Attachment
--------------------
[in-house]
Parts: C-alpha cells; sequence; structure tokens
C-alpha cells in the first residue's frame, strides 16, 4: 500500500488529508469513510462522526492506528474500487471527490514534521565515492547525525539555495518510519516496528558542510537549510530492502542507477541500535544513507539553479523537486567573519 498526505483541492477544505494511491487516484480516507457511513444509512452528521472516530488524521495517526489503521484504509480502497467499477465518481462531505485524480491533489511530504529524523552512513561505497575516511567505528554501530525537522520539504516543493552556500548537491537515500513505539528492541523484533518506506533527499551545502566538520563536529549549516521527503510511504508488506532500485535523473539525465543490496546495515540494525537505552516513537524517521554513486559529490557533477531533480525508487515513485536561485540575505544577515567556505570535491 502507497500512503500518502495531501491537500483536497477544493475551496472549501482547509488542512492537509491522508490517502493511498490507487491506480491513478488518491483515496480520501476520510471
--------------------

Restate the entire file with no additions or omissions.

[in-house]
Parts: C-alpha cells; sequence; structure tokens
C-alpha cells in the first residue's frame, strides 16, 4: 500500500488529508469513510462522526492506528474500487471527490514534521565515492547525525539555495518510519516496528558542510537549510530492502542507477541500535544513507539553479523537486567573519 498526505483541492477544505494511491487516484480516507457511513444509512452528521472516530488524521495517526489503521484504509480502497467499477465518481462531505485524480491533489511530504529524523552512513561505497575516511567505528554501530525537522520539504516543493552556500548537491537515500513505539528492541523484533518506506533527499551545502566538520563536529549549516521527503510511504508488506532500485535523473539525465543490496546495515540494525537505552516513537524517521554513486559529490557533477531533480525508487515513485536561485540575505544577515567556505570535491 502507497500512503500518502495531501491537500483536497477544493475551496472549501482547509488542512492537509491522508490517502493511498490507487491506480491513478488518491483515496480520501476520510471